The Sunday Project

Transforming Heartbreak to Joy

Thirteenth Sunday in Ordinary Time |

By Brandon Miranda
Neon sign that says "change"
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First Reading
2 Kings 4:8-11, 14-16

One day Eli'sha went on to Shunem, where a wealthy woman lived, who urged him to eat some food. So whenever he passed that way, he would turn in there to eat food. And she said to her husband, "Behold now, I perceive that this is a holy man of God, who is continually passing our way. Let us make a small roof chamber with walls, and put there for him a bed, a table, a chair, and a lamp, so that whenever he comes to us, he can go in there." One day he came there, and he turned into the chamber and rested there. And he said, "What then is to be done for her?" Geha'zi answered, "Well, she has no son, and her husband is old." He said, "Call her." And when he had called her, she stood in the doorway. And he said, "At this season, when the time comes round, you shall embrace a son." And she said, "No, my lord, O man of God; do not lie to your maidservant."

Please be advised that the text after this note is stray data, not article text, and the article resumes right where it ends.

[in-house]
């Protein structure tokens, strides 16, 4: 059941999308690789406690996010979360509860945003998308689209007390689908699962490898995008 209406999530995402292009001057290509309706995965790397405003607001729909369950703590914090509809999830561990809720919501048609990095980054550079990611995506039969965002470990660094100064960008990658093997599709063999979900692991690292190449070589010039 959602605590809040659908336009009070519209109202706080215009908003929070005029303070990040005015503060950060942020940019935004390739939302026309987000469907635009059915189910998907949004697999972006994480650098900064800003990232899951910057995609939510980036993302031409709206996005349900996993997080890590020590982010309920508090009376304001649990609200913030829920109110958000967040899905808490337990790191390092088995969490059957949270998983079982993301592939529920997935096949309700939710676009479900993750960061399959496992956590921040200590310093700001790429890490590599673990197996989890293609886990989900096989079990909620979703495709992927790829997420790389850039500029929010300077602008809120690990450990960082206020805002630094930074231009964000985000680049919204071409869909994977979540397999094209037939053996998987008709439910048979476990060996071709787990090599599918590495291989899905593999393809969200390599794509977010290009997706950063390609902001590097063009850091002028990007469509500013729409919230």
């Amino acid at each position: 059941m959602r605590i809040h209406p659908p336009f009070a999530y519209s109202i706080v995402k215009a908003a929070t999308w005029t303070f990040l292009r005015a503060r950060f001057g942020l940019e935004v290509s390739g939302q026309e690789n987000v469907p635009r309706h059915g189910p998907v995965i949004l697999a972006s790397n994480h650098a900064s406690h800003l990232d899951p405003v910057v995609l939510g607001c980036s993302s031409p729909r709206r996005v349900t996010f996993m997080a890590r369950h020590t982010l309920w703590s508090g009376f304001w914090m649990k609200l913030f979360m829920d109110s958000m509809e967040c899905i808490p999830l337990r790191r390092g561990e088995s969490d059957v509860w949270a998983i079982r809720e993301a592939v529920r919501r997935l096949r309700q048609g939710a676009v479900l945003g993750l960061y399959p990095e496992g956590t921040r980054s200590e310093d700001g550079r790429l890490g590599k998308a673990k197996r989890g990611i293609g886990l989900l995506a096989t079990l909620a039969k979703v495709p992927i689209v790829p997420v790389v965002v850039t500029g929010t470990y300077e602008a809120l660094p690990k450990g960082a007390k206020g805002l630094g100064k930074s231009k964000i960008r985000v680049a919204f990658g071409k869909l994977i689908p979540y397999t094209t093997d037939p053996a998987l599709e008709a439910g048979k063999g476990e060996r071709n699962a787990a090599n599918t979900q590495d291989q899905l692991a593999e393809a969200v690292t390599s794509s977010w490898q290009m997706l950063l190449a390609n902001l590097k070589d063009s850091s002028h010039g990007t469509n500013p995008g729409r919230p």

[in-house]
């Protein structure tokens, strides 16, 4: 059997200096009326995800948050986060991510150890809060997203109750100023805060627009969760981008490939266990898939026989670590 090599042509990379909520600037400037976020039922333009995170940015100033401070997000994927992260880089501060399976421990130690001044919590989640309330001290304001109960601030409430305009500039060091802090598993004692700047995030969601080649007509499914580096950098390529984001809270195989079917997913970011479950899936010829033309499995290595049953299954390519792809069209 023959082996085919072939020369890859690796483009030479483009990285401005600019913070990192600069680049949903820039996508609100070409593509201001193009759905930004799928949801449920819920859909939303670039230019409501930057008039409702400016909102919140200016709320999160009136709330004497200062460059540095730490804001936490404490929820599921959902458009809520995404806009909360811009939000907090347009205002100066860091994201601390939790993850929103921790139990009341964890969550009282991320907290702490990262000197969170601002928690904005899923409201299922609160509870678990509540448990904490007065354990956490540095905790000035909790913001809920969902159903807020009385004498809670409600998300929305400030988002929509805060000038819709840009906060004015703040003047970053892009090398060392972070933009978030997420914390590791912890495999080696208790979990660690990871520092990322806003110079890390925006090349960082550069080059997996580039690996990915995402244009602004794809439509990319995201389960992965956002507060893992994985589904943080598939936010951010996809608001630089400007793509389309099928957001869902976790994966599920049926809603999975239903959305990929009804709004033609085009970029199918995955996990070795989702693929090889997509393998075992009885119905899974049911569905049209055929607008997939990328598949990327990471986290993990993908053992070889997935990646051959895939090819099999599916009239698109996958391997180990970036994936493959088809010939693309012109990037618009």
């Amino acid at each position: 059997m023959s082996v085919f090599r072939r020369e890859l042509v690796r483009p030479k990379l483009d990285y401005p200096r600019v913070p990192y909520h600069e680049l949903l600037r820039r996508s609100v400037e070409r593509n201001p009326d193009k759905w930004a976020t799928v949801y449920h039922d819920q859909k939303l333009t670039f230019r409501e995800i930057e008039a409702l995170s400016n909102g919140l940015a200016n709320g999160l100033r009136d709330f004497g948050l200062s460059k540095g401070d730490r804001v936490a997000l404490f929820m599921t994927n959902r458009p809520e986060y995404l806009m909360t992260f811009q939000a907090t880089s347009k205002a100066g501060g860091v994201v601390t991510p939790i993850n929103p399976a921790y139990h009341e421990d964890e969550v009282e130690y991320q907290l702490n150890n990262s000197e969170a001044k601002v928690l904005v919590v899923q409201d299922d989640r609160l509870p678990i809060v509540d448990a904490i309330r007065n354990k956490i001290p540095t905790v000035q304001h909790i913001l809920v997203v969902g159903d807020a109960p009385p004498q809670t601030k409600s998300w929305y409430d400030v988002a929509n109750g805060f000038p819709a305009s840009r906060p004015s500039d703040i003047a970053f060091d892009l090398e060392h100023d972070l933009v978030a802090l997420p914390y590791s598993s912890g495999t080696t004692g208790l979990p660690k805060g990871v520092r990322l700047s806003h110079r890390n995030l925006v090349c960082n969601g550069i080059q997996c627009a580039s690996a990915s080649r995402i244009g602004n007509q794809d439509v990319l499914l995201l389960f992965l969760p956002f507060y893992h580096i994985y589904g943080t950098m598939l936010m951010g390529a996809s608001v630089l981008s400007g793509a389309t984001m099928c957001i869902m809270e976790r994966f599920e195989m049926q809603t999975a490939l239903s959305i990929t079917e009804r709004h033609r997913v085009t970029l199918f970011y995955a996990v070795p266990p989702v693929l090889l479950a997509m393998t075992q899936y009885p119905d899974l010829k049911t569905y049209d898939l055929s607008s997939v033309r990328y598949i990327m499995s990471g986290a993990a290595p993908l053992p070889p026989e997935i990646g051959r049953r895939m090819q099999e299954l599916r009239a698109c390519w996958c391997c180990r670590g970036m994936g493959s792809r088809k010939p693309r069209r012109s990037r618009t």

Second Reading
Romans 6:3-4, 8-11

Do you not know that all of us who have been baptized into Christ Jesus were baptized into his death? We were buried therefore with him by baptism into death, so that as Christ was raised from the dead by the glory of the Father, we too might walk in newness of life. But if we have died with Christ, we believe that we shall also live with him. For we know that Christ being raised from the dead will never die again; death no longer has dominion over him. The death he died he died to sin, once for all, but the life he lives he lives to God. So you also must consider yourselves dead to sin and alive to God in Christ Jesus.

Gospel Reading
Matthew 10:37-42